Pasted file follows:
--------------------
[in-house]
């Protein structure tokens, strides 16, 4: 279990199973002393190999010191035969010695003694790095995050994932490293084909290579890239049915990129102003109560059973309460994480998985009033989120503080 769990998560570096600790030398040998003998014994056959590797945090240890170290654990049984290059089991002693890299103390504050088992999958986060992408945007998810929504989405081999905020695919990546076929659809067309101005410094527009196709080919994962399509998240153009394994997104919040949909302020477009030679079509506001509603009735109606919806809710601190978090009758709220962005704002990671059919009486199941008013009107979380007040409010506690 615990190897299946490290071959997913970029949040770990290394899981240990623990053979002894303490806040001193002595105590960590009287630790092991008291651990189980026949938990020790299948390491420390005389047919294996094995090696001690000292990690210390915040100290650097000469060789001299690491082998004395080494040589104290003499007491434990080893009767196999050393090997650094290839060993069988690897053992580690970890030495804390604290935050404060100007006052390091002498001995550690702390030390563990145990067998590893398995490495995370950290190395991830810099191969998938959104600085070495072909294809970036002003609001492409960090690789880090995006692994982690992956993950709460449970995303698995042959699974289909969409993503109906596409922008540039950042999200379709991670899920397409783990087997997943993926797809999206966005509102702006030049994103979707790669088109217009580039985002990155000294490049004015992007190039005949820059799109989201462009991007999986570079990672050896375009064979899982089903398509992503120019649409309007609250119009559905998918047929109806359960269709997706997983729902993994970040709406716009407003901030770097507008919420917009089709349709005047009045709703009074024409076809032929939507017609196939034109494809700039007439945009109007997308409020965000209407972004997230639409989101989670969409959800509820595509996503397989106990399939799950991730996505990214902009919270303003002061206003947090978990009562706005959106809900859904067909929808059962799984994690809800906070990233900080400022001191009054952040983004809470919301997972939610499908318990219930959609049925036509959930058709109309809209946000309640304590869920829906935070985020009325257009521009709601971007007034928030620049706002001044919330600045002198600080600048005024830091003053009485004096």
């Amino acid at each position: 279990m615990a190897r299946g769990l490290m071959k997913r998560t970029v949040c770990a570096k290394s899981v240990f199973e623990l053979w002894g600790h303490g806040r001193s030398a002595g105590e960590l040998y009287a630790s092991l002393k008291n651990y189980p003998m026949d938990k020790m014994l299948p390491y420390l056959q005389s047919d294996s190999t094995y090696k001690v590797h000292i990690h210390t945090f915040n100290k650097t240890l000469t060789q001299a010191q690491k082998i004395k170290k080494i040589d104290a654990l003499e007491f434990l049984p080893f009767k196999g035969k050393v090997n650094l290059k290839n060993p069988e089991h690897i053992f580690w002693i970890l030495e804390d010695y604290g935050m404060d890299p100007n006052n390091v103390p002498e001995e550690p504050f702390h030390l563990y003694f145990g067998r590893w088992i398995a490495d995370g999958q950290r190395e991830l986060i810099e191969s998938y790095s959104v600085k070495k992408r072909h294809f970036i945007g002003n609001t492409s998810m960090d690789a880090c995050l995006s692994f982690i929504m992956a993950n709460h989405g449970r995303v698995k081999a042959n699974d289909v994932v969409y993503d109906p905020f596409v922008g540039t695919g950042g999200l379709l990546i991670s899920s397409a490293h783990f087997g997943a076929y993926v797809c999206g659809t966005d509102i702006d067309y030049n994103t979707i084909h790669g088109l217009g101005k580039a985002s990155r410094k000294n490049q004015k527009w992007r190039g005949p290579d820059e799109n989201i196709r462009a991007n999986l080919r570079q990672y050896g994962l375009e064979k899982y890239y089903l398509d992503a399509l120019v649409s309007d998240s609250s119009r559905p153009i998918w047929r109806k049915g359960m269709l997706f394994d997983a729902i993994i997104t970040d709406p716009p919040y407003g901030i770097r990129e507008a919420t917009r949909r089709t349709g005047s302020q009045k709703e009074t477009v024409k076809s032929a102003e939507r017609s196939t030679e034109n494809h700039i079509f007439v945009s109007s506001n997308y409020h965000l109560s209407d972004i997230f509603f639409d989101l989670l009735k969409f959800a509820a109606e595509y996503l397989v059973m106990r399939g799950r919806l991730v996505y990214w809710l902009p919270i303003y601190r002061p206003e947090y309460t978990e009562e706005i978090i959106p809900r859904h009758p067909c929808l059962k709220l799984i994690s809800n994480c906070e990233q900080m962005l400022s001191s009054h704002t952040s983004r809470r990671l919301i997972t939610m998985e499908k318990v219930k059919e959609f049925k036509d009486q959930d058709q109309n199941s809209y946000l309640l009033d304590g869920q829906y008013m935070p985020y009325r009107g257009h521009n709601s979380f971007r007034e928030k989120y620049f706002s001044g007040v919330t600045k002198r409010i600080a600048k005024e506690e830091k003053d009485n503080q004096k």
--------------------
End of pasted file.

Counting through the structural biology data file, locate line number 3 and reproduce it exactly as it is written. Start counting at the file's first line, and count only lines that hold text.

């Amino acid at each position: 279990m615990a190897r299946g769990l490290m071959k997913r998560t970029v949040c770990a570096k290394s899981v240990f199973e623990l053979w002894g600790h303490g806040r001193s030398a002595g105590e960590l040998y009287a630790s092991l002393k008291n651990y189980p003998m026949d938990k020790m014994l299948p390491y420390l056959q005389s047919d294996s190999t094995y090696k001690v590797h000292i990690h210390t945090f915040n100290k650097t240890l000469t060789q001299a010191q690491k082998i004395k170290k080494i040589d104290a654990l003499e007491f434990l049984p080893f009767k196999g035969k050393v090997n650094l290059k290839n060993p069988e089991h690897i053992f580690w002693i970890l030495e804390d010695y604290g935050m404060d890299p100007n006052n390091v103390p002498e001995e550690p504050f702390h030390l563990y003694f145990g067998r590893w088992i398995a490495d995370g999958q950290r190395e991830l986060i810099e191969s998938y790095s959104v600085k070495k992408r072909h294809f970036i945007g002003n609001t492409s998810m960090d690789a880090c995050l995006s692994f982690i929504m992956a993950n709460h989405g449970r995303v698995k081999a042959n699974d289909v994932v969409y993503d109906p905020f596409v922008g540039t695919g950042g999200l379709l990546i991670s899920s397409a490293h783990f087997g997943a076929y993926v797809c999206g659809t966005d509102i702006d067309y030049n994103t979707i084909h790669g088109l217009g101005k580039a985002s990155r410094k000294n490049q004015k527009w992007r190039g005949p290579d820059e799109n989201i196709r462009a991007n999986l080919r570079q990672y050896g994962l375009e064979k899982y890239y089903l398509d992503a399509l120019v649409s309007d998240s609250s119009r559905p153009i998918w047929r109806k049915g359960m269709l997706f394994d997983a729902i993994i997104t970040d709406p716009p919040y407003g901030i770097r990129e507008a919420t917009r949909r089709t349709g005047s302020q009045k709703e009074t477009v024409k076809s032929a102003e939507r017609s196939t030679e034109n494809h700039i079509f007439v945009s109007s506001n997308y409020h965000l109560s209407d972004i997230f509603f639409d989101l989670l009735k969409f959800a509820a109606e595509y996503l397989v059973m106990r399939g799950r919806l991730v996505y990214w809710l902009p919270i303003y601190r002061p206003e947090y309460t978990e009562e706005i978090i959106p809900r859904h009758p067909c929808l059962k709220l799984i994690s809800n994480c906070e990233q900080m962005l400022s001191s009054h704002t952040s983004r809470r990671l919301i997972t939610m998985e499908k318990v219930k059919e959609f049925k036509d009486q959930d058709q109309n199941s809209y946000l309640l009033d304590g869920q829906y008013m935070p985020y009325r009107g257009h521009n709601s979380f971007r007034e928030k989120y620049f706002s001044g007040v919330t600045k002198r409010i600080a600048k005024e506690e830091k003053d009485n503080q004096k």